New Jersey beachgoers can swim comfortably as of early this week, a striking contrast to this time last year.
Thanks to days of onshore winds, predominately out of the northeast and east, ocean temperatures along the coast are in the lower 70s Tuesday, according to NOAA data.
In June 2017, a stretch of consistent southerly and westerly winds kept warmer water from flowing in from offshore and allowed colder water to rise to the surface, keeping ocean temperatures in the lower t0 middle 60s.
That’s below normal for late June.
But ocean temperatures will likely dip this week as winds turn toward the south Wednesday and Thursday and then the west for Friday. The current forecast has an onshore wind to develop on Saturday.
The fluctuation is typical during the summer when ocean temperatures peak in the middle to upper 70s in September. Solar radiation is also a significant factor as the water warms after weeks of summer heat.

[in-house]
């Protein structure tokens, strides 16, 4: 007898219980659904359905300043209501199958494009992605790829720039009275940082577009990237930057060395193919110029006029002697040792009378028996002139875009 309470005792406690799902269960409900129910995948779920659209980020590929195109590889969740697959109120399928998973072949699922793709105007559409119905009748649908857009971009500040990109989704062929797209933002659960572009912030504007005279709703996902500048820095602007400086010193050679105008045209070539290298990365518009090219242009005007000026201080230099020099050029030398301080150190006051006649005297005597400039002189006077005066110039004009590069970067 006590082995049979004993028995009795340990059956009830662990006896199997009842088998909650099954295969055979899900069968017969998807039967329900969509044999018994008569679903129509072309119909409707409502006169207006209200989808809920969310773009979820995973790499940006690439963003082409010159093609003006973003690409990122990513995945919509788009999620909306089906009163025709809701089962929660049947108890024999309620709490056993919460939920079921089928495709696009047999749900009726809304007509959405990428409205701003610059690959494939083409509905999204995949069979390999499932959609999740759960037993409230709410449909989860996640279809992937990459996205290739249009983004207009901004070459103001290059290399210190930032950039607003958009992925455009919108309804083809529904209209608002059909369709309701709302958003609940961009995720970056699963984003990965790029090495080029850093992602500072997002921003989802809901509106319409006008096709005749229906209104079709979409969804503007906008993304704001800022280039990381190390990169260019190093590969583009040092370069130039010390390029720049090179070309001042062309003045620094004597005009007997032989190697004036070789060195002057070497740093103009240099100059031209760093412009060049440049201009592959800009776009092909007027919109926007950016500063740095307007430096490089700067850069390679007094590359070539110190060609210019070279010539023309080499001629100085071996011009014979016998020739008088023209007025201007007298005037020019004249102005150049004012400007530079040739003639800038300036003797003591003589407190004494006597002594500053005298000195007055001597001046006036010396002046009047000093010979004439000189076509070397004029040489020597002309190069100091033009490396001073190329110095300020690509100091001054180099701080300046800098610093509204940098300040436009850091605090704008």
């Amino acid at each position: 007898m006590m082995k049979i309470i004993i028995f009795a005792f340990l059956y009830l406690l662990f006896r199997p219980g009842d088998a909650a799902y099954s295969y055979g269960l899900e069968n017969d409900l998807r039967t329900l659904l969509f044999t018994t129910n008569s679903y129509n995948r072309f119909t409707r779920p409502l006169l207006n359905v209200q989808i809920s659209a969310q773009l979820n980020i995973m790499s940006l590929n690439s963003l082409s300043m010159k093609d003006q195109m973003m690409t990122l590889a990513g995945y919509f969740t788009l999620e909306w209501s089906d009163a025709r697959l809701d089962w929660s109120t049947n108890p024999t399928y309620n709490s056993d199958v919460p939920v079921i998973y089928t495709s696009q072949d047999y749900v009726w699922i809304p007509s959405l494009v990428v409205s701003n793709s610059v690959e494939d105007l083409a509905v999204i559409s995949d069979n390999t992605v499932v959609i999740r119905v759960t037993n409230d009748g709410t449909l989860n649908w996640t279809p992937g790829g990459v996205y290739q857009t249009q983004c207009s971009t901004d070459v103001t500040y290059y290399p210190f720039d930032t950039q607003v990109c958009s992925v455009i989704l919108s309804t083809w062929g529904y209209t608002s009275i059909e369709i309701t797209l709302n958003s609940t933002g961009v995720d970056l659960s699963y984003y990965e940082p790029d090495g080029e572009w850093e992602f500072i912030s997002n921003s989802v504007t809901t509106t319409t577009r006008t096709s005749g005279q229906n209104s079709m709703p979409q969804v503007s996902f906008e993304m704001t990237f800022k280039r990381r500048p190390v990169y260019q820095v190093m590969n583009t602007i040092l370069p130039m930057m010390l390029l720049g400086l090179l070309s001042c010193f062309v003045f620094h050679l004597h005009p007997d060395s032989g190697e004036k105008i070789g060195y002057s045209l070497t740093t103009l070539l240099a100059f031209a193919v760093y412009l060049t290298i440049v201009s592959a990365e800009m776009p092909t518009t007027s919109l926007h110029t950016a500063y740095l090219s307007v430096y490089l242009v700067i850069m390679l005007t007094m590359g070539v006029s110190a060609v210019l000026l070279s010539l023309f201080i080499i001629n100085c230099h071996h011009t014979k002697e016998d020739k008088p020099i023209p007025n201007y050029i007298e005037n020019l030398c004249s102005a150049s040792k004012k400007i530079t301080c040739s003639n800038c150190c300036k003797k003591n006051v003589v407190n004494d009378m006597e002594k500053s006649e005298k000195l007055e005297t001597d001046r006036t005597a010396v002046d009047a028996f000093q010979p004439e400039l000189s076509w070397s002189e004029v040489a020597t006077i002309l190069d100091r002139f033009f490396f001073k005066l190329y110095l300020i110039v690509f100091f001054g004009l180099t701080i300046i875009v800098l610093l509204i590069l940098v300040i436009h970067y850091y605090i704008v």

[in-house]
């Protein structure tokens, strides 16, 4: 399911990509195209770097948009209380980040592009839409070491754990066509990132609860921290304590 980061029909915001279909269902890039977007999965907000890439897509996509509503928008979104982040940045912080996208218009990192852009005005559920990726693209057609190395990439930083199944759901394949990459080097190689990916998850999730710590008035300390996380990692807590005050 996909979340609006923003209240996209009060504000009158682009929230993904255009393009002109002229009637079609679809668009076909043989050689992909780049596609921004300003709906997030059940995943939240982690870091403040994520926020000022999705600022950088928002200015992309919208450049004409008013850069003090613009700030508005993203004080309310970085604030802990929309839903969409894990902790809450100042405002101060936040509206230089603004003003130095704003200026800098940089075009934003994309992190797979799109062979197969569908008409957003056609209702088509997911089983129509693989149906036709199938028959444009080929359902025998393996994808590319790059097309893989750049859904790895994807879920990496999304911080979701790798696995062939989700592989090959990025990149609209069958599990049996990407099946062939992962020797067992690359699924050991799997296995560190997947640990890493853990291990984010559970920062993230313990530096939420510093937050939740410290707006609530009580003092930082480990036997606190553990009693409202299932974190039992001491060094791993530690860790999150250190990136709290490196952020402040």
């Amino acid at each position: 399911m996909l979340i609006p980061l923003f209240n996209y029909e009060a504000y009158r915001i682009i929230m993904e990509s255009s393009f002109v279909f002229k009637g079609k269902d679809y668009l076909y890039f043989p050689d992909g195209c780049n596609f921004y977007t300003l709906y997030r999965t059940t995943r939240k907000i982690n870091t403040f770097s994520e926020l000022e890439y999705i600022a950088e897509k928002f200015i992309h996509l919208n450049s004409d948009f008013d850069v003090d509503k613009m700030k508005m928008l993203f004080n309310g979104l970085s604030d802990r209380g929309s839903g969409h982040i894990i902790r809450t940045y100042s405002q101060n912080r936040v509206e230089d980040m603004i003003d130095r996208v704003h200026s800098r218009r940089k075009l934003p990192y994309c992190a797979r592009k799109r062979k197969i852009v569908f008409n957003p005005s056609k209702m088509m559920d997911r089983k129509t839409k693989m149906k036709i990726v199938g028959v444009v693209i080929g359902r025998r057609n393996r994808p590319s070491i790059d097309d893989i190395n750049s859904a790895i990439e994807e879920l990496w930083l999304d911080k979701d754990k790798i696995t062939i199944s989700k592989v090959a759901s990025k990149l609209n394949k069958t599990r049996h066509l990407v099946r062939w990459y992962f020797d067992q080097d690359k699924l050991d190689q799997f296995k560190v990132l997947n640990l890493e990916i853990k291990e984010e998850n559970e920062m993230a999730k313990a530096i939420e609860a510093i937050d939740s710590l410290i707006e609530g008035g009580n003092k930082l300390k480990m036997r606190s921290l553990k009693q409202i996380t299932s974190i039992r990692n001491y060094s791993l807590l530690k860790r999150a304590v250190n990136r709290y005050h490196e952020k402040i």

And that’s the “ideal” temperatures, one researcher says.
“Most people like it to be at least in the mid to upper 70s,” said Josh Kohut, assistant professor of Physical Oceanography at Rutgers University and founding member of the university’s Coastal Ocean Observation Lab (COOL).
But it’s different for surfers, says Tim Husar, a year-round surfer at Seaside Park and Island Beach State Park who fishes often in Ocean County.
“Definitely the mid-60s is the sweet spot. Anything higher than that, like when you get water temperatures in the 70s, means that you don’t get much of a swell,” he told WHYY in 2014.